updated 1/17/2005 2:40:49 PM ET 2005-01-17T19:40:49

Rat cells grown onto microscopic silicon chips worked as tiny robots, perhaps a first step towards a self-assembling device, researchers working in the United States reported on Sunday.

They described a new method for attaching living cells to silicon chips. They then got the combined entities to move like tiny, primitive legs.

Writing in the journal Nature Materials, Jianzhong Xi, Jacob Schmidt and Carlo Montemagno of the University of California Los Angeles said it is possible to make such devices, starting with a single cell “seeded” on a specially treated silicon chip.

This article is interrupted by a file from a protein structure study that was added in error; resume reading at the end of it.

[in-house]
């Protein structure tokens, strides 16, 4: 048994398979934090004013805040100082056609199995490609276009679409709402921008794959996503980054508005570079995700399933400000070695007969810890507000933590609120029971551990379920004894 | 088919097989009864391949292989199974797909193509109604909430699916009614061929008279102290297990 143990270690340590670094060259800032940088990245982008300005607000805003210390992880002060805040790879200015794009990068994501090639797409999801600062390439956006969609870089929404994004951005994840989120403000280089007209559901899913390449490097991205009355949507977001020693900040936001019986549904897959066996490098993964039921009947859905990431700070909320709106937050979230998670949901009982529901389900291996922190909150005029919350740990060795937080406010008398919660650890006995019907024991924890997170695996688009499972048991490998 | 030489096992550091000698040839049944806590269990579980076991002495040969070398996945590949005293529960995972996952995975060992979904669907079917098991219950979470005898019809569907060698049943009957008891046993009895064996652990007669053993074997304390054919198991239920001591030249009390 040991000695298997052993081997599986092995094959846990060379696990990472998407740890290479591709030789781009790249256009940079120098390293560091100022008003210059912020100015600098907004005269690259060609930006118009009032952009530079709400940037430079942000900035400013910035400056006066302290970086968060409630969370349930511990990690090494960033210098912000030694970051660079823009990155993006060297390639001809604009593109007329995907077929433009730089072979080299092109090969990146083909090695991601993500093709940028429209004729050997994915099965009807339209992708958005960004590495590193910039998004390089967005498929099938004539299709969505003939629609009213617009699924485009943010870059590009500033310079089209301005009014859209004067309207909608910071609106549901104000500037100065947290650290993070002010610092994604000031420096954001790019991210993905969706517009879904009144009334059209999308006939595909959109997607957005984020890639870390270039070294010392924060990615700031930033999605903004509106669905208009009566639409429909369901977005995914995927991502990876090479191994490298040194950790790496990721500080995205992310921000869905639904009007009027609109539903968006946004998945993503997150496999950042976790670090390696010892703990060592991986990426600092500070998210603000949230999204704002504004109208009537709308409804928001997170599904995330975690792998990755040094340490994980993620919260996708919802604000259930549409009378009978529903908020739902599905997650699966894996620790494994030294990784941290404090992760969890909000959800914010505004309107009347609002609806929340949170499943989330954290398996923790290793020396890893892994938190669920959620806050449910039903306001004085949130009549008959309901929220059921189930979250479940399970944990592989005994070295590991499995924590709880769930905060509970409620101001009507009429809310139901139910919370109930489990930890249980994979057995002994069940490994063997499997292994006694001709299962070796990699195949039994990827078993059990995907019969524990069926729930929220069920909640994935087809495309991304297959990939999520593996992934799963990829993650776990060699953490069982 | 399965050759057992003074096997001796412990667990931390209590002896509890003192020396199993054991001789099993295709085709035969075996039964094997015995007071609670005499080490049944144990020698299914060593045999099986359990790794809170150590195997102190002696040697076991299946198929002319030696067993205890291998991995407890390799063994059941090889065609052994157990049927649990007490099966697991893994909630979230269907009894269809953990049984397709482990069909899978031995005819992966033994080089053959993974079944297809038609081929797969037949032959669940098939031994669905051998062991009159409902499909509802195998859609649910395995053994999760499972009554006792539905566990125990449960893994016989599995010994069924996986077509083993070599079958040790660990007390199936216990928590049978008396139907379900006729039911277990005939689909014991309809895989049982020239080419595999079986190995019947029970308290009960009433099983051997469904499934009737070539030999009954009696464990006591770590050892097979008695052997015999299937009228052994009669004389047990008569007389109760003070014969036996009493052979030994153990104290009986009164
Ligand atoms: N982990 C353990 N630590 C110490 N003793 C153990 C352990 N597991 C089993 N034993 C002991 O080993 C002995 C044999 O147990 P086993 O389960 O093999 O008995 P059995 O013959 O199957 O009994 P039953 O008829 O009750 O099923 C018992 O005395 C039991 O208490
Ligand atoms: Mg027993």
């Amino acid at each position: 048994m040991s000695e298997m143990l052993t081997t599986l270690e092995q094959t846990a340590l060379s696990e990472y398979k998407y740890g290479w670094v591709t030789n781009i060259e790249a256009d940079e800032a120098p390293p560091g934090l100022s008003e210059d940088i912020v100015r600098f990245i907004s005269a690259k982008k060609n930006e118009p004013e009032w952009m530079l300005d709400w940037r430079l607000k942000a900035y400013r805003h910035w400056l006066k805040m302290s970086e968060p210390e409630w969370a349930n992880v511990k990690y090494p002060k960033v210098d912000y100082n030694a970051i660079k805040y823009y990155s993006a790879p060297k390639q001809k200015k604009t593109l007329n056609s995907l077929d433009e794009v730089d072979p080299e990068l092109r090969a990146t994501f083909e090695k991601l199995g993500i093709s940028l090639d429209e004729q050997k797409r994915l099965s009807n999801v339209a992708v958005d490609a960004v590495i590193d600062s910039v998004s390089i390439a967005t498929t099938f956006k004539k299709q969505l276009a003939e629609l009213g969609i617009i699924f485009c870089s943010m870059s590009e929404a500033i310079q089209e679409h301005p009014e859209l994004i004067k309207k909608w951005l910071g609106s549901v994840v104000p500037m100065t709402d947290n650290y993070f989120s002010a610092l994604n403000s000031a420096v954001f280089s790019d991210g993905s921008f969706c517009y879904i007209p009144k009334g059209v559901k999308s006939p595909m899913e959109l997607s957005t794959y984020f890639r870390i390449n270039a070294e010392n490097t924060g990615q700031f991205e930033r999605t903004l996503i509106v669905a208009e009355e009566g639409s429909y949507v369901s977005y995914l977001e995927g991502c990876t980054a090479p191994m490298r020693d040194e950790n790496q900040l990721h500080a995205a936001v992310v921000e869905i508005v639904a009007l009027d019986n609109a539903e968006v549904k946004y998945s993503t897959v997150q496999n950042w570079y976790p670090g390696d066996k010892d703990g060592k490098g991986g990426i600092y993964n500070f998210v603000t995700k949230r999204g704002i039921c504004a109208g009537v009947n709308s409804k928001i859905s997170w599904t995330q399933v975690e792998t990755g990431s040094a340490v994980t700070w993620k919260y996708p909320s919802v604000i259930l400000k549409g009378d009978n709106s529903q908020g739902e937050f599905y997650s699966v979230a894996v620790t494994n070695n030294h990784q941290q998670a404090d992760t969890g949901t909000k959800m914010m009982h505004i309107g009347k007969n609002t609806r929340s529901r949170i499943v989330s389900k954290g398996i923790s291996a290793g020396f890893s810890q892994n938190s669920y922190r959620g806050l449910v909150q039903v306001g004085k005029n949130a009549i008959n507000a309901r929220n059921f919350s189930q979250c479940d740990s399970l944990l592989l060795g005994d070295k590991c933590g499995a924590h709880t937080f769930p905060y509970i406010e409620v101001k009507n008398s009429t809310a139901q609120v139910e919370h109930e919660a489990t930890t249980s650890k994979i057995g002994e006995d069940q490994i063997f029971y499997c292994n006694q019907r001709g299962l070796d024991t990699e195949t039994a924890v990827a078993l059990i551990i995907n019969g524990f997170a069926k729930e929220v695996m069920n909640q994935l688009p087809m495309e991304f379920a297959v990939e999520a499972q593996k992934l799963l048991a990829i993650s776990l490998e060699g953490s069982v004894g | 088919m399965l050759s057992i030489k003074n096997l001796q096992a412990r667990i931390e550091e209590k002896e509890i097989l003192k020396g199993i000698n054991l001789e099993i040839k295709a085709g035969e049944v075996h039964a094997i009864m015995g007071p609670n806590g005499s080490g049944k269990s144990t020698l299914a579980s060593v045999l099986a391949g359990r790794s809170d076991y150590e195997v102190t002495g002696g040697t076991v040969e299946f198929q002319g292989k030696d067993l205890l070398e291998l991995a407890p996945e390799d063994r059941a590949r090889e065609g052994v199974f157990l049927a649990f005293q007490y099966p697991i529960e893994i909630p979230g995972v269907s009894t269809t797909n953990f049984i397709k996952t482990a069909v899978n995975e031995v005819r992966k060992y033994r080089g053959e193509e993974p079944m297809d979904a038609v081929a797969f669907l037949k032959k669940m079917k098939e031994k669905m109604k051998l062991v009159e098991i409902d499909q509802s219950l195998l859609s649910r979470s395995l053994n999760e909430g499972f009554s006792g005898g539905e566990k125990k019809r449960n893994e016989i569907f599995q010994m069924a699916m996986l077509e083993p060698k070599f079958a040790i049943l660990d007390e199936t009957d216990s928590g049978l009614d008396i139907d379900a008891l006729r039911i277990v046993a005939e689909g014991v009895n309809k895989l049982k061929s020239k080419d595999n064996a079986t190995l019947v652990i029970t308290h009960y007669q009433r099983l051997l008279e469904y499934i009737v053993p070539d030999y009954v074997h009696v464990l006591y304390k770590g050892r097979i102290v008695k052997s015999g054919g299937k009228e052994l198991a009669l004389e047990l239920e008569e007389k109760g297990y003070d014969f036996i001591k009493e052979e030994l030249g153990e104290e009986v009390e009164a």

They used rat heart cells in one experiment and created a tiny device that moved on its own as the cells contracted.

A second device looked like a minuscule pair of frog legs.

“A microdevice had two 'legs’ extending from the body at 45-degree angles; each leg had a 'foot’ extending at a 45-degree angle,” the researchers wrote.

It may eventually be possible to grow self-assembling machines using the method, they said.

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